Monday, November 23, 2009

Help the Joke

Some gurus of long-form improv will tell you not to make jokes, and the reason is because jokes get a laugh, but kill the momentum of the scene.

Good point gurus, but sometimes a joke is so good you just have to make it. And, some games like freeze or time-jump are really conducive to jokes. But, if it's obvious that somebody has just made a joke on stage, please don't let them keep trying to form a scene.

I've seen the following way too many times in the game FREEZE. Don't do this: Somebody freezes in with a funny idea. The awkward position is the set-up, and the first line spoken is the punchline. Then, nobody tags the person out and so two people are left trying to establish a scene based off a joke, which is hard to do. The laughs progressively diminish, and the scene flounders. Then, people become more reluctant to freeze in because they're worried that's going to happen to them, and people take less risks. The following freezed-in scenes get more and more boring.

So, what's the solution?
It's ridiculously simple. If you see somebody make a brilliant joke that gets a big laugh, and it's clear that it's a gag and not a game (a gag is something that really only works once e.g. coming into a scene in freeze and making an unexpected comment; a game is something that can be played with and repeated e.g. one-upping each other), do this--EDIT THE SCENE.

I guess it's sort of like asking somebody out on a date. It takes a little set-up, but once the question's out there and the answer's been said, you don't hang around too long because it gets awkward really fast.

But what if I can't think of anything to do?
a) too bad, this is improv not writing a book or commanding troupes
b) it doesn't matter, somebody just got a big laugh, what the scene needs now is to quickly transition and start building again.

Here's a formula that works for games like Freeze where jokes and sight gags are part of the game:
1. Set up a scene, a good scene with actions and objects.
2. Sight gag occurs.
3. Somebody freezes in as soon as those gags get a laugh, and start #1.
4. Repeat.

This is tough for improvisers because a lot of us only want to start a scene if we know we're going to do something funny. But, if somebody else has done something funny, it's time to let that glow, and let it end well.

Saturday, November 7, 2009

Be Yourself

Okay, maybe this is cliche, but it's true. There's nobody who can play the part of you better than you can.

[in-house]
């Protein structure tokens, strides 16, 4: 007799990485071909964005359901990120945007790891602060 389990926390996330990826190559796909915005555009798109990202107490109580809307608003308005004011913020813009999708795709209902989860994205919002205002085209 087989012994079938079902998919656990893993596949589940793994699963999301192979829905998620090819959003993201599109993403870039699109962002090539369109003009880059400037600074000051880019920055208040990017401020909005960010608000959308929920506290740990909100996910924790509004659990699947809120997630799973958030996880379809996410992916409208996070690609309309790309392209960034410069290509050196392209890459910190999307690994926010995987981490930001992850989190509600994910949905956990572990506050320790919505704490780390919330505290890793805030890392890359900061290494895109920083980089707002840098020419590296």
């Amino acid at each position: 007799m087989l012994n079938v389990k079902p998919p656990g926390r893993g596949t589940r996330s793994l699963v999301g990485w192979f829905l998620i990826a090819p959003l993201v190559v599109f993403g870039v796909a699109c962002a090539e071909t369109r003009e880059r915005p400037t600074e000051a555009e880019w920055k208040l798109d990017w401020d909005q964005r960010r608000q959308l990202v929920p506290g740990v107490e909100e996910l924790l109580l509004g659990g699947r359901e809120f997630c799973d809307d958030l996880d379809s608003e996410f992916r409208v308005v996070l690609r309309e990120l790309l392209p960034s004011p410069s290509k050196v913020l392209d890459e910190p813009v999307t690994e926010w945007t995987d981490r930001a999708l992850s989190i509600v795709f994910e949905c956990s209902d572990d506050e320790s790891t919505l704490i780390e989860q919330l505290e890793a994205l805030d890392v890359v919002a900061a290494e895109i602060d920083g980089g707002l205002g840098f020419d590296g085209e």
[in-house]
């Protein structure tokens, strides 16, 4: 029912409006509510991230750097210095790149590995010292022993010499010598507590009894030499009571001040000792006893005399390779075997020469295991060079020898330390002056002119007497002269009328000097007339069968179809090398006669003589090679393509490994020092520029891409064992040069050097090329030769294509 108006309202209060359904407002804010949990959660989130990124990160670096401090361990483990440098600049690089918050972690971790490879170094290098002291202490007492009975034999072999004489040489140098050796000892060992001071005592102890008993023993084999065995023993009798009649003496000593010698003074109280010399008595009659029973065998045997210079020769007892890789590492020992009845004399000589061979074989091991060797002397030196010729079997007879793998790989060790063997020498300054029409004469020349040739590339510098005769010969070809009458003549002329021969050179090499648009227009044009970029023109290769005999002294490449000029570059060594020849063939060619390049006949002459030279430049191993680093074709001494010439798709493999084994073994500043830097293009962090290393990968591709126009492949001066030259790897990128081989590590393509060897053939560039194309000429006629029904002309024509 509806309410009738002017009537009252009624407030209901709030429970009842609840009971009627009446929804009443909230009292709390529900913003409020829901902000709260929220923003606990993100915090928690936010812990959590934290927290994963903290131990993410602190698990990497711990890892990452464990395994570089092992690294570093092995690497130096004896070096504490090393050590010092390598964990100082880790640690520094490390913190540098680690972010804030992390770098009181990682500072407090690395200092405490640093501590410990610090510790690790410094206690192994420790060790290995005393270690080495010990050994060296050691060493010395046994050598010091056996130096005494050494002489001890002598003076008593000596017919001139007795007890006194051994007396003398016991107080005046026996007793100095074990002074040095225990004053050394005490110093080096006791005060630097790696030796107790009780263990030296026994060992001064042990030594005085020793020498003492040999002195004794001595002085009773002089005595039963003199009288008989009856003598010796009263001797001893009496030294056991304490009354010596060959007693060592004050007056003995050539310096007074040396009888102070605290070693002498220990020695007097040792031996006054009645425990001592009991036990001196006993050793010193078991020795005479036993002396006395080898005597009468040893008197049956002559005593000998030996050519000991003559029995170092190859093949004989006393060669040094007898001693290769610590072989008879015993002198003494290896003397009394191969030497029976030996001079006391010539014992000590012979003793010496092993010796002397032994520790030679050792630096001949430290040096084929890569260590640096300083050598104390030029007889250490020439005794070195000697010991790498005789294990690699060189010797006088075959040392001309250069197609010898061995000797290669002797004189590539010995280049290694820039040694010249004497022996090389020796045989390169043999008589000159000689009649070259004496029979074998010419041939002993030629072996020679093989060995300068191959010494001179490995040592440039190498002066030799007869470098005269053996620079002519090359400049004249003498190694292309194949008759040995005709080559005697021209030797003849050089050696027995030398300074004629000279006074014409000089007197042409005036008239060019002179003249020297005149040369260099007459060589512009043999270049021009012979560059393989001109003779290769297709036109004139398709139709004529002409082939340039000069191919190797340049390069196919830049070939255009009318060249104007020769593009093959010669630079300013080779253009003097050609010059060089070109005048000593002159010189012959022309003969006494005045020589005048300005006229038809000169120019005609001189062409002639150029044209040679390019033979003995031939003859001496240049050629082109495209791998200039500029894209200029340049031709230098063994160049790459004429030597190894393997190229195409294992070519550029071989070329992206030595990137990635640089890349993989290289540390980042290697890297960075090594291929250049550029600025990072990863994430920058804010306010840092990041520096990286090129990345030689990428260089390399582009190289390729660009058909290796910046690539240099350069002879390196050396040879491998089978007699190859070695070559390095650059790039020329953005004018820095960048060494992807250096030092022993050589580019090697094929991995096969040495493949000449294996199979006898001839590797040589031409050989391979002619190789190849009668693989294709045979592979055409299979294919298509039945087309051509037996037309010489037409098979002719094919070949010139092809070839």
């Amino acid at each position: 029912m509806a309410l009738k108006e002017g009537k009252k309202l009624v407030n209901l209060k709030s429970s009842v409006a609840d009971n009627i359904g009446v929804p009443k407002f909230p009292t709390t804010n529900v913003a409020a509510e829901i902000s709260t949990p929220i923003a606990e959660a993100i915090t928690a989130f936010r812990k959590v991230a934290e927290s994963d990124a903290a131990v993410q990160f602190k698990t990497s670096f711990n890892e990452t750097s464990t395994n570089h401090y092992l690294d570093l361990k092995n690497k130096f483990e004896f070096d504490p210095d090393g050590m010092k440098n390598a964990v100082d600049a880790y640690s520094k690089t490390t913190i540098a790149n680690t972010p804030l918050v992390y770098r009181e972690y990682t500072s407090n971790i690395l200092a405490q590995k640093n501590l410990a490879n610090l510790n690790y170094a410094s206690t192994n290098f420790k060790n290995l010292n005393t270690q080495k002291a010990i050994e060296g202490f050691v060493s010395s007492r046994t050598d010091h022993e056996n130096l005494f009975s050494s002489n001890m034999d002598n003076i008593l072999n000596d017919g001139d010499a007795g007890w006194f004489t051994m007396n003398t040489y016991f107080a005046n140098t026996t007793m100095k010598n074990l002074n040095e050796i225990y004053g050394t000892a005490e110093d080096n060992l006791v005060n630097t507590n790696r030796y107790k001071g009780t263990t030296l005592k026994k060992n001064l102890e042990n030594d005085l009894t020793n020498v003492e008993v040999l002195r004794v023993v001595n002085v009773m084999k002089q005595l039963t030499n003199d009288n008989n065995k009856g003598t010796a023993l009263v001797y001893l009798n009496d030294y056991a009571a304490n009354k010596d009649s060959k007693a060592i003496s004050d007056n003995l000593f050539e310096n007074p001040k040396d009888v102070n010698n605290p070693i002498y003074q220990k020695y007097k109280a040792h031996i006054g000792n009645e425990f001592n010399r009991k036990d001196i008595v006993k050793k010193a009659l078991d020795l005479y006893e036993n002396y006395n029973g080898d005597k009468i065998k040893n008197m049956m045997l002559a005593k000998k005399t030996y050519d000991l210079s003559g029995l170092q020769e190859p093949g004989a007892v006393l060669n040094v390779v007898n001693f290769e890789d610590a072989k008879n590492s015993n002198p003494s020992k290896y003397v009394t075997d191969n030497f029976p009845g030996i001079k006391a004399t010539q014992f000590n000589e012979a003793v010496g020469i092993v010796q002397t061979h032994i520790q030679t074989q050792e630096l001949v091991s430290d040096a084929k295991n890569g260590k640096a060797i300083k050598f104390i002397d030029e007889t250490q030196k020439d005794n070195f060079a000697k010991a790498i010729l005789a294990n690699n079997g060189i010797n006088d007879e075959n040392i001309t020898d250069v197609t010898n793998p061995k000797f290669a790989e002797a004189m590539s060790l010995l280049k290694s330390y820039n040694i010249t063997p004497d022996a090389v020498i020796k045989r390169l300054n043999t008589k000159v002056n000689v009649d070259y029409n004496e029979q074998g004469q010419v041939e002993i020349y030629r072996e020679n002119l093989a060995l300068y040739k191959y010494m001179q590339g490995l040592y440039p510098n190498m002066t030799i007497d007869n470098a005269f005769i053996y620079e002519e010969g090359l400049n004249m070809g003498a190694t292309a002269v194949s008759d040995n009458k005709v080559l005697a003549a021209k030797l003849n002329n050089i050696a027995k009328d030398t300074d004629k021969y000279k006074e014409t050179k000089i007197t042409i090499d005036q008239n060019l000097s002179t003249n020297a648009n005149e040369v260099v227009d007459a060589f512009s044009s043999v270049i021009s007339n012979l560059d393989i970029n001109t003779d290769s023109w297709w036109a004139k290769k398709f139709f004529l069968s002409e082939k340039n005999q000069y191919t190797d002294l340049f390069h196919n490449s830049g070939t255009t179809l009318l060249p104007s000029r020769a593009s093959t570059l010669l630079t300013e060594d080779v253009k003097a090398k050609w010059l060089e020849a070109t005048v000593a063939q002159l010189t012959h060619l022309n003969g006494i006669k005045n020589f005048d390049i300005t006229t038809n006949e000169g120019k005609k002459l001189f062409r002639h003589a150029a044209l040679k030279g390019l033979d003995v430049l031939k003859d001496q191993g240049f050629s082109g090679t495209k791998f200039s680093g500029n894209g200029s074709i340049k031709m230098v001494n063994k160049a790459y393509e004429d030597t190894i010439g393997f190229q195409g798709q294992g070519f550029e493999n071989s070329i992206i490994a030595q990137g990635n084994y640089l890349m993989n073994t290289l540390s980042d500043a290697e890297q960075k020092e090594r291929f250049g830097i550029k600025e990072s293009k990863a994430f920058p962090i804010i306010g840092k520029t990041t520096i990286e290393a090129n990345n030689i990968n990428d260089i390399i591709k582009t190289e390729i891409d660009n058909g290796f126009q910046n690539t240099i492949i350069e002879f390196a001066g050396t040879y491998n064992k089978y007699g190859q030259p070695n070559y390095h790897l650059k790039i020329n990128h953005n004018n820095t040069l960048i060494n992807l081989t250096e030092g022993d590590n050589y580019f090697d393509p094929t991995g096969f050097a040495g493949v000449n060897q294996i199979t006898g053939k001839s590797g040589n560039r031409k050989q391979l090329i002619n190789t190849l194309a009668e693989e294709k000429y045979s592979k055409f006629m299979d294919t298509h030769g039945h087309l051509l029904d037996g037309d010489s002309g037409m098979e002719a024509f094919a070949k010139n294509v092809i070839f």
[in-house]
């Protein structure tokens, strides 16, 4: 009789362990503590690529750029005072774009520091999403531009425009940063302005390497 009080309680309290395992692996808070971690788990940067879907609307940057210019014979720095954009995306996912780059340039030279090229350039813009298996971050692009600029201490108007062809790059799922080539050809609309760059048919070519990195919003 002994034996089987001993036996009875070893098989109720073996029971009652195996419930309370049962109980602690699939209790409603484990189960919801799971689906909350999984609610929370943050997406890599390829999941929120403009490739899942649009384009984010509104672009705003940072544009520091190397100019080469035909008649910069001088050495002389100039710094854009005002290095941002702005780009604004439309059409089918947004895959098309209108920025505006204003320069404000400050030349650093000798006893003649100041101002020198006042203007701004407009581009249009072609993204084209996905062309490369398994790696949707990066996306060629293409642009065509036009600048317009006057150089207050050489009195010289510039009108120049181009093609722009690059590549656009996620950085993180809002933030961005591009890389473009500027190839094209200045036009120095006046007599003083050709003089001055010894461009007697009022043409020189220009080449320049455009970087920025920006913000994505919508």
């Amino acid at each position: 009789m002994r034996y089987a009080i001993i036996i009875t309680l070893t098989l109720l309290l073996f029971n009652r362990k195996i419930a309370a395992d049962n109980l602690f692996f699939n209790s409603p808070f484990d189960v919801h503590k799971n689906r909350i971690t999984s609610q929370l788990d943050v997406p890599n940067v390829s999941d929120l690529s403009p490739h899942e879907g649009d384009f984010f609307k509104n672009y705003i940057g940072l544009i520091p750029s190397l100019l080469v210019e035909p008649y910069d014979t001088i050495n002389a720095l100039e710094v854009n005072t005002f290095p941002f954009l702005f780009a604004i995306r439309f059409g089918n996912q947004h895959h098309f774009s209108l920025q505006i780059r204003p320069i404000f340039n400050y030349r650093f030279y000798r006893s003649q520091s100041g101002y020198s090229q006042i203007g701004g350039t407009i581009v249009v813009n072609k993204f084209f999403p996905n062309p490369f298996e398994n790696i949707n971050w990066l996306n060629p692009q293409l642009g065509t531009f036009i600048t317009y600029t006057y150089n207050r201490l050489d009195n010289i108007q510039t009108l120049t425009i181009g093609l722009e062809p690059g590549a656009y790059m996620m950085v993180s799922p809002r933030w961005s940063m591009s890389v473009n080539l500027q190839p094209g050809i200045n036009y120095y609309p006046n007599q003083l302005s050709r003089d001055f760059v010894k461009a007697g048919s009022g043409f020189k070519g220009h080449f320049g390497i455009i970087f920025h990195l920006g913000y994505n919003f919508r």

Once you've spent 30 minutes or more studying improv comedy, you'll meet several greats via books (or if you're lucky enough, in person), people like Del Close, Sharna Halpern, Keith Johnstone, etc. And, all of these greats will tell you what they've learned, and how to become a great improviser.

But, there's a problem. Too often people change the unique aspects of themselves and try to be somebody else. To put it another way, there's already a Tina Fey, a Mike Myers, and there was already a Chris Farley and John Belushi.

Trying to imitate the greats sort of means that you won't ever be as great. I mean, Michael Jackson's theoretically making more money after he's dead than any of his Michael Jackson imitators will make in an entire lifetime.

People want to see something original.

What this doesn't mean: Thinking, oh I can do bad improv because that's me. Blocking and talking over people because "that's just me" isn't what I'm getting at. True, you might be a natural blocker, denying other peoples' offers in real life too, but if that's the case maybe improv comedy won't come naturally--it might require a lot of work. And sidenote: the people in your real life might think you're a little controlling.

What this does mean:
It's okay to be a consumer of what you learn. Take what makes sense and incorporate it. The rest you can think about, but you don't have to make it yours. There are lots of great improvisers that seem to be going against mainstream teaching, but gosh darn, they're just so interesting to watch on stage...

It also means, know what you're good at. If you're witty and bad at characters, don't beat yourself up for being bad at character acting--it just means you're good at something and bad at something else. Now go out, and showcase your strengths. Likewise, if you're good at physical comedy, but those pesky words don't come naturally to you, well... don't beat yourself up because you're only good at physical comedy.

Last time I checked Jim Carrey was doing all right. Imagine if he would have calmed himself down because an acting teacher told him he was overacting and wasn't allowing the truth in the natural situation to breathe...

Being yourself is risky because nobody's ever done it before, but it's a good risk to take. Worse case scenario, you fail, and people don't buy what you're selling. But, that might be better than if you succeed in pretending to be something you're not.